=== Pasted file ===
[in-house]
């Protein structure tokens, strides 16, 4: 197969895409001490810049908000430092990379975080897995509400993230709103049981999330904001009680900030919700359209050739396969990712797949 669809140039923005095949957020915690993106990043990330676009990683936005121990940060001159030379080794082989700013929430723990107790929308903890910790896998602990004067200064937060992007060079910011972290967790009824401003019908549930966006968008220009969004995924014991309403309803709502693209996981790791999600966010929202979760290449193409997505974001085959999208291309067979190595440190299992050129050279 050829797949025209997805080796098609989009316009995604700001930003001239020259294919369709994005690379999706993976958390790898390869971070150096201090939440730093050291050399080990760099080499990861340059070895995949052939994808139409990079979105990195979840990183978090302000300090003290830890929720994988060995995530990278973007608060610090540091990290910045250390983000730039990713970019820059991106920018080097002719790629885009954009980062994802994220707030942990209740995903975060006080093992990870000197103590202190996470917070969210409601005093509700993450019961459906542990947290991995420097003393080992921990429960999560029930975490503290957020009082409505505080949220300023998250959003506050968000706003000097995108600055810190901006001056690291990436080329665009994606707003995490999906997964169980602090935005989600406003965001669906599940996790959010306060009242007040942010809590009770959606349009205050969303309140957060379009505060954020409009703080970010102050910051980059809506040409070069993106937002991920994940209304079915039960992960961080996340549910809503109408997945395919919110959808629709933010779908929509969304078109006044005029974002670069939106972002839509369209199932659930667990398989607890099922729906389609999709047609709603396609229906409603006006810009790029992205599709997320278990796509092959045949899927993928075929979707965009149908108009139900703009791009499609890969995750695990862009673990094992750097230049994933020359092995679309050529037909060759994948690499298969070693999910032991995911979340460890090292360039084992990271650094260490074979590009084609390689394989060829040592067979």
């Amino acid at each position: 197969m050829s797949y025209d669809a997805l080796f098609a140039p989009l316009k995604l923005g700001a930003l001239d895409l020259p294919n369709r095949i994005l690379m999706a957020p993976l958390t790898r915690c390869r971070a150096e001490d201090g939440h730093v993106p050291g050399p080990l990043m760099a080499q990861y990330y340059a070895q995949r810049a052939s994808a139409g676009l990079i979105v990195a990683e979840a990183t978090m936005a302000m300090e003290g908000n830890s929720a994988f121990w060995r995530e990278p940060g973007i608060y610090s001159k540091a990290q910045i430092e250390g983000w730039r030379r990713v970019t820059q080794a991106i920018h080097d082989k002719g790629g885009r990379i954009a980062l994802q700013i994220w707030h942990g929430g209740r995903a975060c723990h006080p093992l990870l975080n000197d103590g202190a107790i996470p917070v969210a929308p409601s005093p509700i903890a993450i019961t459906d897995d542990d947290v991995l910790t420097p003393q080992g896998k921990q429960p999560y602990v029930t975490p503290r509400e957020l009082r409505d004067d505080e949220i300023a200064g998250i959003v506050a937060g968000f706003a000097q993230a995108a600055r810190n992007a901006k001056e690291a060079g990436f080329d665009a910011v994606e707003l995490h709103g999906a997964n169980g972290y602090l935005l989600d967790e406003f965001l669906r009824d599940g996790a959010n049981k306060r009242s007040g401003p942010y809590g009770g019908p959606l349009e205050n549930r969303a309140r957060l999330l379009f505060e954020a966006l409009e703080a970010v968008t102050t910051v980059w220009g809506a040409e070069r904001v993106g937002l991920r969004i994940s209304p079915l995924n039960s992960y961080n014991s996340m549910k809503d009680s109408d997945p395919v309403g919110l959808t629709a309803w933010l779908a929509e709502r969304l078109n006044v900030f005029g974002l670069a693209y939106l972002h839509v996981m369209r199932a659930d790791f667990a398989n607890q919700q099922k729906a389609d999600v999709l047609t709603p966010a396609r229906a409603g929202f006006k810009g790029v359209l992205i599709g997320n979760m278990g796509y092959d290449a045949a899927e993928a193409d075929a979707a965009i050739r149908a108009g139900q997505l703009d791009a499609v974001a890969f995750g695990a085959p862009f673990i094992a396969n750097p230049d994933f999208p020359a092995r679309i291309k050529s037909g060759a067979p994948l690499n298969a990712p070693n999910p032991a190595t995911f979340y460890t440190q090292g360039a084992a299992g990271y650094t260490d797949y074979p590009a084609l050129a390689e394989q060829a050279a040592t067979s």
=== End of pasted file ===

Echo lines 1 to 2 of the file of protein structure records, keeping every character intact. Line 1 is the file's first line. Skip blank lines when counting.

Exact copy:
[in-house]
């Protein structure tokens, strides 16, 4: 197969895409001490810049908000430092990379975080897995509400993230709103049981999330904001009680900030919700359209050739396969990712797949 669809140039923005095949957020915690993106990043990330676009990683936005121990940060001159030379080794082989700013929430723990107790929308903890910790896998602990004067200064937060992007060079910011972290967790009824401003019908549930966006968008220009969004995924014991309403309803709502693209996981790791999600966010929202979760290449193409997505974001085959999208291309067979190595440190299992050129050279 050829797949025209997805080796098609989009316009995604700001930003001239020259294919369709994005690379999706993976958390790898390869971070150096201090939440730093050291050399080990760099080499990861340059070895995949052939994808139409990079979105990195979840990183978090302000300090003290830890929720994988060995995530990278973007608060610090540091990290910045250390983000730039990713970019820059991106920018080097002719790629885009954009980062994802994220707030942990209740995903975060006080093992990870000197103590202190996470917070969210409601005093509700993450019961459906542990947290991995420097003393080992921990429960999560029930975490503290957020009082409505505080949220300023998250959003506050968000706003000097995108600055810190901006001056690291990436080329665009994606707003995490999906997964169980602090935005989600406003965001669906599940996790959010306060009242007040942010809590009770959606349009205050969303309140957060379009505060954020409009703080970010102050910051980059809506040409070069993106937002991920994940209304079915039960992960961080996340549910809503109408997945395919919110959808629709933010779908929509969304078109006044005029974002670069939106972002839509369209199932659930667990398989607890099922729906389609999709047609709603396609229906409603006006810009790029992205599709997320278990796509092959045949899927993928075929979707965009149908108009139900703009791009499609890969995750695990862009673990094992750097230049994933020359092995679309050529037909060759994948690499298969070693999910032991995911979340460890090292360039084992990271650094260490074979590009084609390689394989060829040592067979």